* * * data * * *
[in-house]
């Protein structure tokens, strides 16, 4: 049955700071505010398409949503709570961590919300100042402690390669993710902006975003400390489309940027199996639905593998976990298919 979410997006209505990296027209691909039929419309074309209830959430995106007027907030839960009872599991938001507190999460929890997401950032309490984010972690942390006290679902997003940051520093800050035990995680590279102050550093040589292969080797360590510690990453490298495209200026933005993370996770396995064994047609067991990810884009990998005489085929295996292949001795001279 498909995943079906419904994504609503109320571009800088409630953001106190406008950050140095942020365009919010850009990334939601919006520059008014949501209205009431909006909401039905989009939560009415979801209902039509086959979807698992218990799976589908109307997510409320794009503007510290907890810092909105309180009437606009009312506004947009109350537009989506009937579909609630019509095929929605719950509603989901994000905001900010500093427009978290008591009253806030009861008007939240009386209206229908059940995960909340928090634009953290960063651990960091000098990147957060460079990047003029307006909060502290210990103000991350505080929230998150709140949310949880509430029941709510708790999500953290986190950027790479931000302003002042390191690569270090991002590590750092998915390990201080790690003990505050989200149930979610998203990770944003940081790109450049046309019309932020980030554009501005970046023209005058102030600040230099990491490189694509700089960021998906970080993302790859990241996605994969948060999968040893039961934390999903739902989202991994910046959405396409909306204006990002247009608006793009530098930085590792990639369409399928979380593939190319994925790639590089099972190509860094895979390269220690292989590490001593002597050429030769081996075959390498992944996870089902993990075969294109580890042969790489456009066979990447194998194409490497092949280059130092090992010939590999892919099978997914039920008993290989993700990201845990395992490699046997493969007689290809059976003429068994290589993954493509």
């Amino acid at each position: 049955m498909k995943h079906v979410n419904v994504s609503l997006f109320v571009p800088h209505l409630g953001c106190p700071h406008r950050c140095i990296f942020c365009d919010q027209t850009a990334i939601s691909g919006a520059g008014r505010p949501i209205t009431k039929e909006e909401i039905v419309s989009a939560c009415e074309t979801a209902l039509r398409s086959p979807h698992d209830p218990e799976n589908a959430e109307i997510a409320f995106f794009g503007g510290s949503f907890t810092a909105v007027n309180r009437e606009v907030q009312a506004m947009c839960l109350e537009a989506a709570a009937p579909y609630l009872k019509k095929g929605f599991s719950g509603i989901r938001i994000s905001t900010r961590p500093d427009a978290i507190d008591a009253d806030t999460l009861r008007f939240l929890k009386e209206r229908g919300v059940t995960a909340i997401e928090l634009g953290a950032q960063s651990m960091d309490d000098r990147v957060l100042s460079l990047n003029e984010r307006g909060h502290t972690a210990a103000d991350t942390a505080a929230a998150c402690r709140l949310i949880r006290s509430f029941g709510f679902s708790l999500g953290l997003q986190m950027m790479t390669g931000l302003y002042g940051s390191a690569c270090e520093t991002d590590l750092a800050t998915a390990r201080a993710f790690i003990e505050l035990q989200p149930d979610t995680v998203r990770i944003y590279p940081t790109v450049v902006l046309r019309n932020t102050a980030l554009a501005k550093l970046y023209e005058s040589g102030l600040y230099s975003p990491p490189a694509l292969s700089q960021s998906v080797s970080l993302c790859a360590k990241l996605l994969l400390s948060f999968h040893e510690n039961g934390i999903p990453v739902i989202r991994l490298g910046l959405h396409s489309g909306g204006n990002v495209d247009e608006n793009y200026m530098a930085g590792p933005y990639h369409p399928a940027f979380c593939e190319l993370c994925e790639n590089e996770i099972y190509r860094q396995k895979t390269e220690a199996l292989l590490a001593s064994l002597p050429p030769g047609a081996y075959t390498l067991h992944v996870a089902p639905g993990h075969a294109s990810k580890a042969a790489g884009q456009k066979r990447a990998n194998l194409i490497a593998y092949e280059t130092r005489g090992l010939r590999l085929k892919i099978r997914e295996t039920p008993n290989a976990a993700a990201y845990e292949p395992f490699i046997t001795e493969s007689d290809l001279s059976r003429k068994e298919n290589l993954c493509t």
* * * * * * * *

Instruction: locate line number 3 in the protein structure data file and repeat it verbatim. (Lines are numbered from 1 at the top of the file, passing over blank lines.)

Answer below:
């Amino acid at each position: 049955m498909k995943h079906v979410n419904v994504s609503l997006f109320v571009p800088h209505l409630g953001c106190p700071h406008r950050c140095i990296f942020c365009d919010q027209t850009a990334i939601s691909g919006a520059g008014r505010p949501i209205t009431k039929e909006e909401i039905v419309s989009a939560c009415e074309t979801a209902l039509r398409s086959p979807h698992d209830p218990e799976n589908a959430e109307i997510a409320f995106f794009g503007g510290s949503f907890t810092a909105v007027n309180r009437e606009v907030q009312a506004m947009c839960l109350e537009a989506a709570a009937p579909y609630l009872k019509k095929g929605f599991s719950g509603i989901r938001i994000s905001t900010r961590p500093d427009a978290i507190d008591a009253d806030t999460l009861r008007f939240l929890k009386e209206r229908g919300v059940t995960a909340i997401e928090l634009g953290a950032q960063s651990m960091d309490d000098r990147v957060l100042s460079l990047n003029e984010r307006g909060h502290t972690a210990a103000d991350t942390a505080a929230a998150c402690r709140l949310i949880r006290s509430f029941g709510f679902s708790l999500g953290l997003q986190m950027m790479t390669g931000l302003y002042g940051s390191a690569c270090e520093t991002d590590l750092a800050t998915a390990r201080a993710f790690i003990e505050l035990q989200p149930d979610t995680v998203r990770i944003y590279p940081t790109v450049v902006l046309r019309n932020t102050a980030l554009a501005k550093l970046y023209e005058s040589g102030l600040y230099s975003p990491p490189a694509l292969s700089q960021s998906v080797s970080l993302c790859a360590k990241l996605l994969l400390s948060f999968h040893e510690n039961g934390i999903p990453v739902i989202r991994l490298g910046l959405h396409s489309g909306g204006n990002v495209d247009e608006n793009y200026m530098a930085g590792p933005y990639h369409p399928a940027f979380c593939e190319l993370c994925e790639n590089e996770i099972y190509r860094q396995k895979t390269e220690a199996l292989l590490a001593s064994l002597p050429p030769g047609a081996y075959t390498l067991h992944v996870a089902p639905g993990h075969a294109s990810k580890a042969a790489g884009q456009k066979r990447a990998n194998l194409i490497a593998y092949e280059t130092r005489g090992l010939r590999l085929k892919i099978r997914e295996t039920p008993n290989a976990a993700a990201y845990e292949p395992f490699i046997t001795e493969s007689d290809l001279s059976r003429k068994e298919n290589l993954c493509t």